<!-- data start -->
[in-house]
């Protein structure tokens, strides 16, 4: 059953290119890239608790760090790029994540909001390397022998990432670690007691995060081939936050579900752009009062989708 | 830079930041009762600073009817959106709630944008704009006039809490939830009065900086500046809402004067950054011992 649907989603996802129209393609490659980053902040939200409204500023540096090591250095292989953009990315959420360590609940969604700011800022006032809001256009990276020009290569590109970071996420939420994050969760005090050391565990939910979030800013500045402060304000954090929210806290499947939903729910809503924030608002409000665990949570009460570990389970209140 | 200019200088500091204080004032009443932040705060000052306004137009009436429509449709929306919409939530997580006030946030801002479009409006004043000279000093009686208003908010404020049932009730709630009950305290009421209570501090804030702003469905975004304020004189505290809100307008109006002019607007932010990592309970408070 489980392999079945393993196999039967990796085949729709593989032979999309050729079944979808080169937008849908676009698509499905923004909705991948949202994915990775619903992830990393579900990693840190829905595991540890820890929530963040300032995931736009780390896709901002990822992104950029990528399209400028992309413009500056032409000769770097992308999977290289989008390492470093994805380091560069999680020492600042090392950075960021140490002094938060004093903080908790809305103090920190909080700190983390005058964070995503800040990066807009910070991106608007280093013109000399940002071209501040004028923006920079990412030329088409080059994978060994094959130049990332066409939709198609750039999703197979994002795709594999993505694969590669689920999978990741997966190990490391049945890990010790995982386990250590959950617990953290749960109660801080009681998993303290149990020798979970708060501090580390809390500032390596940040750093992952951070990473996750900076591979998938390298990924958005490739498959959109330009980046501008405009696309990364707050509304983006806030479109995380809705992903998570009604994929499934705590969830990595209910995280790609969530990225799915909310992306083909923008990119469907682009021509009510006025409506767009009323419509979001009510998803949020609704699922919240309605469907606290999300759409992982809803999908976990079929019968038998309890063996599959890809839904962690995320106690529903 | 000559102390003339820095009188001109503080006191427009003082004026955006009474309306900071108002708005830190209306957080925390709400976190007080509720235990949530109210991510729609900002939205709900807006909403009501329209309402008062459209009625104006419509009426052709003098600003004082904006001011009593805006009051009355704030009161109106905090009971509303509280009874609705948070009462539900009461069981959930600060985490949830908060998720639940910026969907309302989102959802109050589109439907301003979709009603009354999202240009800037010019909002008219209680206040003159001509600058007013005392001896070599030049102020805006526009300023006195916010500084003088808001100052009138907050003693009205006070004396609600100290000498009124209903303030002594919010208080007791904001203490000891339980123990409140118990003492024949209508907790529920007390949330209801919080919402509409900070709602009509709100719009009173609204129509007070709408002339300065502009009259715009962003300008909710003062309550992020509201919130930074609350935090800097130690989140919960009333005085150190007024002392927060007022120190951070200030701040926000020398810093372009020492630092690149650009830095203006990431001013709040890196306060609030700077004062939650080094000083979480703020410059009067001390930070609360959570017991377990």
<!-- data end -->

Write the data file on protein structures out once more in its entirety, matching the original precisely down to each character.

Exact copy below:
[in-house]
């Protein structure tokens, strides 16, 4: 059953290119890239608790760090790029994540909001390397022998990432670690007691995060081939936050579900752009009062989708 | 830079930041009762600073009817959106709630944008704009006039809490939830009065900086500046809402004067950054011992 649907989603996802129209393609490659980053902040939200409204500023540096090591250095292989953009990315959420360590609940969604700011800022006032809001256009990276020009290569590109970071996420939420994050969760005090050391565990939910979030800013500045402060304000954090929210806290499947939903729910809503924030608002409000665990949570009460570990389970209140 | 200019200088500091204080004032009443932040705060000052306004137009009436429509449709929306919409939530997580006030946030801002479009409006004043000279000093009686208003908010404020049932009730709630009950305290009421209570501090804030702003469905975004304020004189505290809100307008109006002019607007932010990592309970408070 489980392999079945393993196999039967990796085949729709593989032979999309050729079944979808080169937008849908676009698509499905923004909705991948949202994915990775619903992830990393579900990693840190829905595991540890820890929530963040300032995931736009780390896709901002990822992104950029990528399209400028992309413009500056032409000769770097992308999977290289989008390492470093994805380091560069999680020492600042090392950075960021140490002094938060004093903080908790809305103090920190909080700190983390005058964070995503800040990066807009910070991106608007280093013109000399940002071209501040004028923006920079990412030329088409080059994978060994094959130049990332066409939709198609750039999703197979994002795709594999993505694969590669689920999978990741997966190990490391049945890990010790995982386990250590959950617990953290749960109660801080009681998993303290149990020798979970708060501090580390809390500032390596940040750093992952951070990473996750900076591979998938390298990924958005490739498959959109330009980046501008405009696309990364707050509304983006806030479109995380809705992903998570009604994929499934705590969830990595209910995280790609969530990225799915909310992306083909923008990119469907682009021509009510006025409506767009009323419509979001009510998803949020609704699922919240309605469907606290999300759409992982809803999908976990079929019968038998309890063996599959890809839904962690995320106690529903 | 000559102390003339820095009188001109503080006191427009003082004026955006009474309306900071108002708005830190209306957080925390709400976190007080509720235990949530109210991510729609900002939205709900807006909403009501329209309402008062459209009625104006419509009426052709003098600003004082904006001011009593805006009051009355704030009161109106905090009971509303509280009874609705948070009462539900009461069981959930600060985490949830908060998720639940910026969907309302989102959802109050589109439907301003979709009603009354999202240009800037010019909002008219209680206040003159001509600058007013005392001896070599030049102020805006526009300023006195916010500084003088808001100052009138907050003693009205006070004396609600100290000498009124209903303030002594919010208080007791904001203490000891339980123990409140118990003492024949209508907790529920007390949330209801919080919402509409900070709602009509709100719009009173609204129509007070709408002339300065502009009259715009962003300008909710003062309550992020509201919130930074609350935090800097130690989140919960009333005085150190007024002392927060007022120190951070200030701040926000020398810093372009020492630092690149650009830095203006990431001013709040890196306060609030700077004062939650080094000083979480703020410059009067001390930070609360959570017991377990």